My pyramid of abundance, while a little more compressed than Maslow’s, follows a similar scheme for similar reasons. There are three levels, with the bottom belonging to food, water, shelter, and other basic survival concerns; the middle is devoted to catalysts for further growth like abundant energy, ample educational opportunities, and access to ubiquitous communications and information; while the highest tier is reserved for freedom and health, two core prerequisites enabling an individual to contribute to society.
At the base of my pyramid, creating global abundance means taking care of simple physiological needs: providing sufficient water, food, and shelter.
On this small planet, our grand challenges are not isolated concerns. Rather, they are stacked up like rows of dominoes. If we topple one domino, by meeting one challenge, plenty of others will follow suit. The results are a feedback loop of positive gain. Even better, the reverberations of this cascade stretch far beyond borders.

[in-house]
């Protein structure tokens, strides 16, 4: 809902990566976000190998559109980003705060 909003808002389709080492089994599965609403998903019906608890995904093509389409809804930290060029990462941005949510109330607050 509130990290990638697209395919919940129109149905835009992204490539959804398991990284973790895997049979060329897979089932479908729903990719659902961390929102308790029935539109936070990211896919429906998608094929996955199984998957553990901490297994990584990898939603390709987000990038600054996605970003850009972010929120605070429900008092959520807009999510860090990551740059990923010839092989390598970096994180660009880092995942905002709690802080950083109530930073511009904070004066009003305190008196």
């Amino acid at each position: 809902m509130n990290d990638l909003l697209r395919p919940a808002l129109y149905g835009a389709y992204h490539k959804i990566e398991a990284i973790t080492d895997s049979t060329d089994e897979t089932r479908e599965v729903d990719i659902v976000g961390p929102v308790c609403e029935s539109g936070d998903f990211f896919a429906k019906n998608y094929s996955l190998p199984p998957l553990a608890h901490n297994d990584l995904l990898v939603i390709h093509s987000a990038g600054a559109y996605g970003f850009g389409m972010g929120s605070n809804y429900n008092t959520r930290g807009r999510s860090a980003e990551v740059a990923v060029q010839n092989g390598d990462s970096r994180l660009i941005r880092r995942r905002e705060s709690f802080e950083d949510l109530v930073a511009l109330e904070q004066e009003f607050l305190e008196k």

Once our basic survival needs are fulfilled, the next level up the abundance pyramid is energy, education, and information/communication. Why this particular trio of advantages? Because these three pay double dividends. In the short term, they raise standards of living. In the long run, they pave the way for two of the greatest abundance assets in history: specialization and exchange. Energy provides the means to do work; education allows workers to specialize; information/communication abundance not only furthers specialization (through expanding educational opportunities), it allows specialists to exchange specialties, thus creating what economist Friedrich Hayek called catallaxy: the ever-expanding possibility generated by the division of labor.